BD: I haven’t even heard a glimmer. There aren’t a lot of games like Republic Commando, so I’d love to see another one, but I haven’t even heard the rumors.
Well, there you go. While that doesn’t necessarily mean anything one way or the other, the rumor itself has seemed somewhat flimsy from the start. I guess we’ll just have to wait and see. After this, we briefly discussed what the future has in store:
Have you been contacted to work on any of the upcoming Star Wars games or media projects currently in the works? Would you be open to doing so?
BD: No, I’ve never been approached though I wouldn’t rule it out. One of the things that makes it difficult is that until both my children are out of high school, I’m pretty tied to Maryland. I guess I do occasionally get requests from fans with dreams of making a sequel to Republic Commando, but those aren’t usually financially viable.
If you were able to work on ANY Star Wars video game in the future, what would you choose?
BD: Other than a Republic Commando sequel? There was actually one concept pitch I saw while at LucasArts that I thought really had amazing potential, a horror/survival game set inside Star Wars. I won’t go into details but it was a fantastic idea and one I’d be proud to have on my résumé; I actually think it would fit really well with the direction the movies are going.
This response actually broke my heart. Seeing a Star Wars take on the survival/horror genre would have been amazing. Having never heard of this one before, I had to try and get more information, but sadly, there isn’t much:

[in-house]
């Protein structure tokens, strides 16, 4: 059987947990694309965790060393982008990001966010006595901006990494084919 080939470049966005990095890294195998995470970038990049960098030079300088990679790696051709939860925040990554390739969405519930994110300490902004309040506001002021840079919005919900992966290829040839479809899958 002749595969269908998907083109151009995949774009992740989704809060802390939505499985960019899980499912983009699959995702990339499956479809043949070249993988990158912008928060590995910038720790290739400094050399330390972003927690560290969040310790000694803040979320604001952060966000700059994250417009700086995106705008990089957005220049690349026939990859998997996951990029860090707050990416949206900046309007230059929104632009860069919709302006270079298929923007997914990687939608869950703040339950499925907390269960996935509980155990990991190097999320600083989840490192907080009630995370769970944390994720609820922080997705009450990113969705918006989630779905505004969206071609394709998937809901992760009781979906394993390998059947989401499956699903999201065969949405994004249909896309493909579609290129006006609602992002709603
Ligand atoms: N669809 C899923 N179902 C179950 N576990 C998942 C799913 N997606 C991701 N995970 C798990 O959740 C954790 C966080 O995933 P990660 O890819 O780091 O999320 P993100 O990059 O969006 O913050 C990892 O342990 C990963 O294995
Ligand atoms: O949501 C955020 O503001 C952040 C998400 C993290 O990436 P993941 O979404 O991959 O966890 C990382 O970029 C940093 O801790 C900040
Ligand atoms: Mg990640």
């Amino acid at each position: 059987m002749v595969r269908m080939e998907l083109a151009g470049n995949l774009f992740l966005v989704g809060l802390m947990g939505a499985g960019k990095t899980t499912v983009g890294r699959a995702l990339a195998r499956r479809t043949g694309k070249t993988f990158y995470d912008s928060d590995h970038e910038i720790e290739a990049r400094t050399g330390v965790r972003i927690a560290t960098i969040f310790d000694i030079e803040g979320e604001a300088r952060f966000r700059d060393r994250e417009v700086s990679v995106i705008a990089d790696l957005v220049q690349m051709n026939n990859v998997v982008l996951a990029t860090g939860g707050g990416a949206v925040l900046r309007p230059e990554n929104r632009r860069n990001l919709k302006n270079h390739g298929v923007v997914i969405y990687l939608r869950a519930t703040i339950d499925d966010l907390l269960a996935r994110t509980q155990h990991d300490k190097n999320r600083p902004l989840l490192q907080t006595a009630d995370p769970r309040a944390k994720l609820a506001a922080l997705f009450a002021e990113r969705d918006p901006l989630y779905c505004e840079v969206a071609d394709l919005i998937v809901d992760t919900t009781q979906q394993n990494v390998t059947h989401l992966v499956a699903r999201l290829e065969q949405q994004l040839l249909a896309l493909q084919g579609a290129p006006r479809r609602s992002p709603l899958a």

BD: It never went beyond the pitch phase. Only ever an idea in a one-page description, as far as I ever saw, so I prefer not to say more. I also don’t recall if it was an internal pitch or from elsewhere. It was in that last year of RC that I saw it, so I was pretty busy.
Alas…In the years since LucasArts shut down, it seems we’ve heard story after story about canceled Star Wars games/ideas which would have made fans incredibly happy. I guess that’s just one more to add to the list. So what’s next for Brett Douville? I asked him about anything he had coming up:
BD: Over the last couple of years I’ve been trying to take fairly long breaks; I like to say I’m taking my retirement in installments. I taught a design class last year and helped a friend port his game, Sixty Second Shooter Prime, to Xbox One the year before.
In between all of that and some consulting, I’ve been working on a simulation game called “The Fourth Estate,” about managing newspapers throughout roughly the last four decades. I have no idea how long that’s going to take me to finish.
Brett has done some incredible work in the game’s industry and provided one of the easiest/laid back interviews I’ve done. I really appreciated him chatting it up with me, and I hope you have as well. To keep up with all his goings-on, be sure to check out his official website where he talks up games and movies.